Importance of research to finding macular disease cure
Macular degeneration research, including breakthroughs to-date and a look at current and future research, was the focus of the Macular Degeneration Awareness Week Research Symposium held on 24 May 2017 in Sydney.
The symposium opened with Foundation Chairman Robert Kaye welcoming over 100 invited guests, Foundation Patron Ita Buttrose, and guest speakers Professor Paul Mitchell, A/Professor Gerald Liew and Professor Damien Harkin.
Robert thanked all who had supported the Foundation’s efforts to raise funds for research, and told how he hoped that together, we can continue to support the great researchers in this country.
Foundation Patron Ita Buttrose spoke about her personal experience with macular degeneration and how, after witnessing the devastating effect that losing sight had on her father, she was spurred on to help raise awareness of the disease and in 2005 became the Foundation’s Patron.
She spoke about why she believes that research into macular degeneration is vitally important, and yet receives a tiny fraction of government funding compared to many other diseases.
Keynote speaker, Professor Paul Mitchell, who is one of the world’s leading experts on the epidemiology and treatment of macular diseases, spoke about the major advances in macular degeneration research to date. This included explanation of the importance of new knowledge on risk factors, improved diagnostic tests and the extraordinary transformation in treatment that has resulted from the development of anti-VEGF injections for wet AMD.
He then discussed some of the future directions, challenges and hopes. He highlighted that the development of an effective treatment for dry AMD is a major global priority and how the explosion in knowledge of the genetics of macular degeneration is opening up many exciting opportunities for new therapies.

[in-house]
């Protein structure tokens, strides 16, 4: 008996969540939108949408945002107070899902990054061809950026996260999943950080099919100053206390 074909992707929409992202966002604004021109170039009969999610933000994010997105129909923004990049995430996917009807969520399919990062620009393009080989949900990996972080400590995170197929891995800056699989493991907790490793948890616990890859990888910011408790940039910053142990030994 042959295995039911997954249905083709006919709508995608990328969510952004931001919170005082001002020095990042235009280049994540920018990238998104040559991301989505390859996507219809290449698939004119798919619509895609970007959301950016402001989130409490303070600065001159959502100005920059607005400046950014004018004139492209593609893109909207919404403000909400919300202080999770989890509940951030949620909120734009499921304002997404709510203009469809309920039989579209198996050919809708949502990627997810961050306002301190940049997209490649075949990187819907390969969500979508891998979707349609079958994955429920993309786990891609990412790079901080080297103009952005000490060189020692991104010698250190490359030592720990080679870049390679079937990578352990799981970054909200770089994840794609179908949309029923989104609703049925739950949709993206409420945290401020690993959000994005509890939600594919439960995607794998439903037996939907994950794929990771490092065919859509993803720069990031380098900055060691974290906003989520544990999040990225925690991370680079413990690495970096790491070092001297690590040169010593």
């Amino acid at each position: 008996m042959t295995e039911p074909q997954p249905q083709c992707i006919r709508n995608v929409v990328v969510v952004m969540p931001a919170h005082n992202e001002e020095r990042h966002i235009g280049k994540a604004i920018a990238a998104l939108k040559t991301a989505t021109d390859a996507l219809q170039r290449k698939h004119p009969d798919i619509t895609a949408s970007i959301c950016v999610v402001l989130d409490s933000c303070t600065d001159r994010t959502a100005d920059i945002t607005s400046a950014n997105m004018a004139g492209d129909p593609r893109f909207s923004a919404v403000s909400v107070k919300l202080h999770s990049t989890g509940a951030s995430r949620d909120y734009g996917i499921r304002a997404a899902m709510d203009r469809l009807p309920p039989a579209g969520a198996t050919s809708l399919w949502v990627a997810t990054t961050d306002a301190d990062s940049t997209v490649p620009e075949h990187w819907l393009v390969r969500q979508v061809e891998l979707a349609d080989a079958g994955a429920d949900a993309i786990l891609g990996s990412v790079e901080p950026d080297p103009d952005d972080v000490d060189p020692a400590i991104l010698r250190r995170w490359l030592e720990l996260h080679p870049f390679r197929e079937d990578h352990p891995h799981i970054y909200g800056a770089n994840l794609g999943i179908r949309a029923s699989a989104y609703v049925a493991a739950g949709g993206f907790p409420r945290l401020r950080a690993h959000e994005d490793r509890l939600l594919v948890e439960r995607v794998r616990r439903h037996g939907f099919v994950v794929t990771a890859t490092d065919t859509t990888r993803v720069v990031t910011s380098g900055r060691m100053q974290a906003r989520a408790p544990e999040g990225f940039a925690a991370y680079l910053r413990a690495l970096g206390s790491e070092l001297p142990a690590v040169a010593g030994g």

Professor Mitchell was followed by presentations from A/Professor Gerald Liew and Professor Damien Harkin who gave informative and engaging updates on the current findings of their individual research projects, both part funded by the Macular Disease Foundation Australia Research Grants Program.
A/Professor Liew’s project involves cutting-edge research in the new field of metabolomics, which has the potential to develop a simple new blood test for the disease and to identify possible new targets for treatment. Professor Harkin is working on a biological scaffold on which new retinal cells can be grown for subsequent transplantation into the eye.
The funding from the Foundation has enabled Professor Harkin to develop the scaffold to the point where he has been able to attract substantial NHMRC funding and form local and international collaborations to shortly commence clinical trials.
A panel discussion facilitated by Foundation Patron Ita Buttrose followed, with wide ranging discussion. This included the importance of funding through the NHMRC and the Foundation’s own Research Grants Program, discussion on the importance of collaboration between researchers, both within Australia and abroad, and how future research needs to focus on dry macular degeneration. The advances being made should also give substantial hope to those living with the disease.
At the conclusion of the panel discussion, guests had the opportunity to direct questions to our guest researchers.
Key takeouts included:
- Extraordinary progress has been made in our understanding and management of macular degeneration – but there is so much more to be done.
- A major focus for future research needs to be into treatment of dry macular degeneration.
- The importance of the Foundation’s Research Grants Program in funding research projects into the disease.
Thank you to corporate partners, Bayer and Blackmores who support the Macular Degeneration Awareness Week campaign, and to Perpetual who kindly hosted the event.
Posted: 26 May 2017